We are now going to turn our attention to Tatyana Corban, CPA and freelance principle consultant so we can hear one of her personal stories and her perspective on mentoring.
In your professional life, you could become a mentor, a mentee even without assuming a formal role that happened to me. I was liking one of my first accounting instructors at a local community college was a welcoming and knowledgeable individual. His name was Mike Lawrence. Michael was both CMA and CPA. He was teaching accounting in the few colleges and universities for over 20 plus years and he also was an IMA board member. I shared my educational and professional goals with him and as his student I was able to get his professional guidance. After I finished the course, Mike invited me to the local IMA chapters monthly meeting. Being new to the country and to the area. I was very excited to meet other professionals and the meeting Mike advised and encouraged me to join the local chapters. I am a board of directors. I followed Mike's advice and started attending the board meetings right away. I did not have a specific role. For some time, but ended every meeting nevertheless and contributed. However I could. Mike believed in me and encouraged me to continue working on my certifications. He's been a very strong, positive influence in my life. Throughout the years. We would meet a few times a year for a quick lunch or the monthly chapters meetings. I would share with him what I was going through in my professional development would ask for his opinion and his guidance and he generously shared his with them with me. His faith in me and encouragement definitely helped me progressing further in my professional career. Through Mike's encouragement, I volunteered for almost nine years at the local IMA chapter, including five years of being in charge of the educational program. As a VP of education. Through my volunteering and working with local IMA leaders, I was able to get more informal mentoring and coaching. I also build stronger professional connections and improve my leadership skills. When you look for a mentor, I mentee don't only look for formally organized mentor-ship programs and invest your time in building relationships with people around you. When looking for a mentor, reach out to more experienced and successful people at your college and university, your work and visit local professional organizations to find the advice, encouragement and guidance you're looking for them. Although each organization will have different requirements, you often would need a specific title or expertise to attend the networking events. One of the great resources for you are the local IMA chapters if you have one in your area, but then in the chapters meetings and volunteering, you will build your network and find the mentoring relationships.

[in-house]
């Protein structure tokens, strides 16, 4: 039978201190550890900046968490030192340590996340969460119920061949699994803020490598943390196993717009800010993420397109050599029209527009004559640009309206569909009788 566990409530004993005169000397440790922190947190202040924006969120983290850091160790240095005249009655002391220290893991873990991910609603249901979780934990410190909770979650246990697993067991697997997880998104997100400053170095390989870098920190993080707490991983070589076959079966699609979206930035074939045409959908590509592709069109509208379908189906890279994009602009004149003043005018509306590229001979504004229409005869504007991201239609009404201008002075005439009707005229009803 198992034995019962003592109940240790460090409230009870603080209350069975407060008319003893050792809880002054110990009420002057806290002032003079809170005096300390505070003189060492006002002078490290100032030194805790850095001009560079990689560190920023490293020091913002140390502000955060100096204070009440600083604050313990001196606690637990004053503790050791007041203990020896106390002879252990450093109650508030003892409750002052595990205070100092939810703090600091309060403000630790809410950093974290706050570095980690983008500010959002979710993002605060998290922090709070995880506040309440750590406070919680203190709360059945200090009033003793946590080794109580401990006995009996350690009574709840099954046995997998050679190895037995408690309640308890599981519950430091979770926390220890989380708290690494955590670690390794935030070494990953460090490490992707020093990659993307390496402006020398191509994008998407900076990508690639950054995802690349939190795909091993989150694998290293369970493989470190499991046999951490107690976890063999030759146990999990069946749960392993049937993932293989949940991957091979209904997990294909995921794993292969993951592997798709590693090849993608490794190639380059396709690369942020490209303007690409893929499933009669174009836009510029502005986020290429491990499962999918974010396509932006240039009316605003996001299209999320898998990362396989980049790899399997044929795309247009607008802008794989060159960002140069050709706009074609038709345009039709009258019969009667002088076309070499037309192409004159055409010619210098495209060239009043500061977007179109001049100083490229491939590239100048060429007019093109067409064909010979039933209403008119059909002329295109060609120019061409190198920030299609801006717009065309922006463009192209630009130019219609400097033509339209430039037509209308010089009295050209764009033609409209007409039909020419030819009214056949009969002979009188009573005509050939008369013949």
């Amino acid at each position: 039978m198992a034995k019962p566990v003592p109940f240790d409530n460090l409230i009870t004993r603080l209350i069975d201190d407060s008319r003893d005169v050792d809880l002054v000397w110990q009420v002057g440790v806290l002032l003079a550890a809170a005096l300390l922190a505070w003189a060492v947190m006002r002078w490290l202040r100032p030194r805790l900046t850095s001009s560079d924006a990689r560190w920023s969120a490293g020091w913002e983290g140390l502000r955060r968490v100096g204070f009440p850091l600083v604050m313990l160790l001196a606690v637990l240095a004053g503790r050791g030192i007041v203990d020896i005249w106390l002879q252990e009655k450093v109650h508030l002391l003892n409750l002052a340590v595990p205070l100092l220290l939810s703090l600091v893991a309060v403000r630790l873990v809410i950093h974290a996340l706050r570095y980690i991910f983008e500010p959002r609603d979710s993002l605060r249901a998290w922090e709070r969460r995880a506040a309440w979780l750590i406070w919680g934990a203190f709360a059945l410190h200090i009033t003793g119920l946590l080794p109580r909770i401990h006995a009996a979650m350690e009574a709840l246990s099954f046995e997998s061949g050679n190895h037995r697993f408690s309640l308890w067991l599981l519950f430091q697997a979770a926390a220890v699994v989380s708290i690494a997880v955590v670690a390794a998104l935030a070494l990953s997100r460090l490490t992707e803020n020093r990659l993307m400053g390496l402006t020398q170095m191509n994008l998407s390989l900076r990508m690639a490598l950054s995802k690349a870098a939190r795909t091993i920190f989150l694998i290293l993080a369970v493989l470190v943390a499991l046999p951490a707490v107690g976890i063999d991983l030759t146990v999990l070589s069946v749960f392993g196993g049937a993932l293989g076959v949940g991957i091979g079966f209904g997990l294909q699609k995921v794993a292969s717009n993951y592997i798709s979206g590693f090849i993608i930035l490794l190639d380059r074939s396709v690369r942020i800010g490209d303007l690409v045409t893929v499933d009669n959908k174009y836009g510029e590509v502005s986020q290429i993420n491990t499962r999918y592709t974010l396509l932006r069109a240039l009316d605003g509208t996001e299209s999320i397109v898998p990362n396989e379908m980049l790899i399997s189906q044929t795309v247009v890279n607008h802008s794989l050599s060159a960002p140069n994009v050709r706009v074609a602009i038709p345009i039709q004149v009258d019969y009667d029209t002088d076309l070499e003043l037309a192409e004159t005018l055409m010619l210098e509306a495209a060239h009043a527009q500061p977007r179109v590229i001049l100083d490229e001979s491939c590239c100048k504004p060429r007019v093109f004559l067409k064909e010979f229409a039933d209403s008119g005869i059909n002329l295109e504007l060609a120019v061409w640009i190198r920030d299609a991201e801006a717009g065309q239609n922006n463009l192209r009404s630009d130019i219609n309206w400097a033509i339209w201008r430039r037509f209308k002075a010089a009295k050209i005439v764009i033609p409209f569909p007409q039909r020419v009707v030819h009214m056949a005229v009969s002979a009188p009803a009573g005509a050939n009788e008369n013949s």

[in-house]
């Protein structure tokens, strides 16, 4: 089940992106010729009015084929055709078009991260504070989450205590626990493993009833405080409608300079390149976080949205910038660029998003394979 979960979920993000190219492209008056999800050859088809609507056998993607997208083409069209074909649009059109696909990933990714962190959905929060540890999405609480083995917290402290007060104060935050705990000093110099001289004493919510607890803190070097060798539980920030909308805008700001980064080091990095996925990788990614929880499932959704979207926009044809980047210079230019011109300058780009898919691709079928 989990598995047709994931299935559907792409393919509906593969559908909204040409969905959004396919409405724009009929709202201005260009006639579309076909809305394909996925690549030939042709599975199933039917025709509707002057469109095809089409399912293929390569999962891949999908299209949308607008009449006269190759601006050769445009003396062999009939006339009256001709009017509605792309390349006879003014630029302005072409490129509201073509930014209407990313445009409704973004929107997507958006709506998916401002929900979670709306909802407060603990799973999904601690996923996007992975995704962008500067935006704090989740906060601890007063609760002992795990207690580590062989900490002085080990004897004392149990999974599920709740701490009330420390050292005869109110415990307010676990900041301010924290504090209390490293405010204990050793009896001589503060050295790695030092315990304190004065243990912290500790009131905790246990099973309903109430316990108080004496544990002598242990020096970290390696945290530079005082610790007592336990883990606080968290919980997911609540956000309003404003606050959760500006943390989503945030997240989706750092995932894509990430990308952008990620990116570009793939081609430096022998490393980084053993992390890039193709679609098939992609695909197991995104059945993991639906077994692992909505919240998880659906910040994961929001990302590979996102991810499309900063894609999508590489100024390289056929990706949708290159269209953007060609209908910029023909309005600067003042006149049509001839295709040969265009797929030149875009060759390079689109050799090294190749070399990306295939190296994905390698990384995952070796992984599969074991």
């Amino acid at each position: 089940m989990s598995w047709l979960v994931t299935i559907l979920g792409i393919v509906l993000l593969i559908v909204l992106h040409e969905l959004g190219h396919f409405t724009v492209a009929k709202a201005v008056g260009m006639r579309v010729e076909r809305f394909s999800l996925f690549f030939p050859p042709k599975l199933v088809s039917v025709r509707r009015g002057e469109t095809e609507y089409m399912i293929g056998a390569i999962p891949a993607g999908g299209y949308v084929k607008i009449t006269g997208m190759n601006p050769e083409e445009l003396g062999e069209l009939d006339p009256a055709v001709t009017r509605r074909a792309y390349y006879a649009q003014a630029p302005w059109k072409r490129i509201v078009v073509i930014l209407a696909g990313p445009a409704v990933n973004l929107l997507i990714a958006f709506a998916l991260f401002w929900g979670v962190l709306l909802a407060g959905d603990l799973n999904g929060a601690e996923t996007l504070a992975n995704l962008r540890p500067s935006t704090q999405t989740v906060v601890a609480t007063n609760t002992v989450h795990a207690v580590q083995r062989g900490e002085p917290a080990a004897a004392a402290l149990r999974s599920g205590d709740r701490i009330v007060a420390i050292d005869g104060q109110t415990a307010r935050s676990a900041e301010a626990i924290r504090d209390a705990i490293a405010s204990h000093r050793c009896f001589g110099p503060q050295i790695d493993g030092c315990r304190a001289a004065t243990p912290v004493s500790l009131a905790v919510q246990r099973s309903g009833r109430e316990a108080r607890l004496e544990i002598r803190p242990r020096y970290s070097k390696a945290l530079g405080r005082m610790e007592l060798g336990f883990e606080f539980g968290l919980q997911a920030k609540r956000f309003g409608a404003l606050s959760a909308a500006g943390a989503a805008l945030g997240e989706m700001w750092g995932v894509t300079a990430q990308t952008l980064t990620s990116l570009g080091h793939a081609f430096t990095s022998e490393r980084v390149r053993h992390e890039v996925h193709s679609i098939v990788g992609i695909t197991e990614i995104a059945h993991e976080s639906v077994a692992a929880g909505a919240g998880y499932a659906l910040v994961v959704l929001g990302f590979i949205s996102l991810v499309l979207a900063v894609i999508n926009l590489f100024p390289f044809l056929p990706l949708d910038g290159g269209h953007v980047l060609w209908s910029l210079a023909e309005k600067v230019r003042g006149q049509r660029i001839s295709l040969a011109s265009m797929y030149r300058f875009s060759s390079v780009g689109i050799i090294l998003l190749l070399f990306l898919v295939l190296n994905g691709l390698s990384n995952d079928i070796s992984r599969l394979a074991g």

So Olya, can you please now share with our listeners how to go about finding a mentor when looking for a mentor?
Many of us think of our workplace as the most logical place to start our search and while having the mentor at work definitely has its benefits and conveniences. I would also encourage you to look for a mentor outside of your organization so you can take advantage of their independent perspective. For me, it's a similar concept to how organizations select their board of directors. They want someone impartial and objective in their corner and I believe so should we. My mentor once told me, just like you choose your job wisely, choose your mentor wisely.
This has been Count Me In,